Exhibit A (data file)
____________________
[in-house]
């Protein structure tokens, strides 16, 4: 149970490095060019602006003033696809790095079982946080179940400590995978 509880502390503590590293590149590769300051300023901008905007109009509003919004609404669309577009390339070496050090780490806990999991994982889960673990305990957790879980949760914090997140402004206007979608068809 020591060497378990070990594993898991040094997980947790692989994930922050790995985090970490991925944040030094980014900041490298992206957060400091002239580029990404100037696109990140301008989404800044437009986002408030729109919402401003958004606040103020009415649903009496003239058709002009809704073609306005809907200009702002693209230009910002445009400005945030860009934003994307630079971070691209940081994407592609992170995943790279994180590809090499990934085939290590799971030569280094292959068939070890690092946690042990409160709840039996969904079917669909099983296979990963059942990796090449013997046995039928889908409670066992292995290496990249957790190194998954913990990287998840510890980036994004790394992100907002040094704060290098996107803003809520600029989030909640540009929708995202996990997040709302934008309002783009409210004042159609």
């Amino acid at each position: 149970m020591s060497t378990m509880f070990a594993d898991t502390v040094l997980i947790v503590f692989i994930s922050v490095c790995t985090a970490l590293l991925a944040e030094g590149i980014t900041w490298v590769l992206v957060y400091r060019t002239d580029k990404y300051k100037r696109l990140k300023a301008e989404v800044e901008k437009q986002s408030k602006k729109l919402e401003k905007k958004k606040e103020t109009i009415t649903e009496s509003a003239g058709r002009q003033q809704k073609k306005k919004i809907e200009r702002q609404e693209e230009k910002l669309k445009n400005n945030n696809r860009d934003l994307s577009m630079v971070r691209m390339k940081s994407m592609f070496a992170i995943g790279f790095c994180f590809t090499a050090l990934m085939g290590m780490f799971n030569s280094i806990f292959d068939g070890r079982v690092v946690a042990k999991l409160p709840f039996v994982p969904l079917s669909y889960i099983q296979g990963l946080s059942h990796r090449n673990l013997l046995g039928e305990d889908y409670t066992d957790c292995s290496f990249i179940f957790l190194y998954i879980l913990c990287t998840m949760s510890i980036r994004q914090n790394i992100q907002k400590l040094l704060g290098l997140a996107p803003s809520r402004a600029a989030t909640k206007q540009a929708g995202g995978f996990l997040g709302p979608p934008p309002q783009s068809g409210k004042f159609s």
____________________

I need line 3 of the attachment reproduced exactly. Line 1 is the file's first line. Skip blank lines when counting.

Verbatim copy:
């Amino acid at each position: 149970m020591s060497t378990m509880f070990a594993d898991t502390v040094l997980i947790v503590f692989i994930s922050v490095c790995t985090a970490l590293l991925a944040e030094g590149i980014t900041w490298v590769l992206v957060y400091r060019t002239d580029k990404y300051k100037r696109l990140k300023a301008e989404v800044e901008k437009q986002s408030k602006k729109l919402e401003k905007k958004k606040e103020t109009i009415t649903e009496s509003a003239g058709r002009q003033q809704k073609k306005k919004i809907e200009r702002q609404e693209e230009k910002l669309k445009n400005n945030n696809r860009d934003l994307s577009m630079v971070r691209m390339k940081s994407m592609f070496a992170i995943g790279f790095c994180f590809t090499a050090l990934m085939g290590m780490f799971n030569s280094i806990f292959d068939g070890r079982v690092v946690a042990k999991l409160p709840f039996v994982p969904l079917s669909y889960i099983q296979g990963l946080s059942h990796r090449n673990l013997l046995g039928e305990d889908y409670t066992d957790c292995s290496f990249i179940f957790l190194y998954i879980l913990c990287t998840m949760s510890i980036r994004q914090n790394i992100q907002k400590l040094l704060g290098l997140a996107p803003s809520r402004a600029a989030t909640k206007q540009a929708g995202g995978f996990l997040g709302p979608p934008p309002q783009s068809g409210k004042f159609s």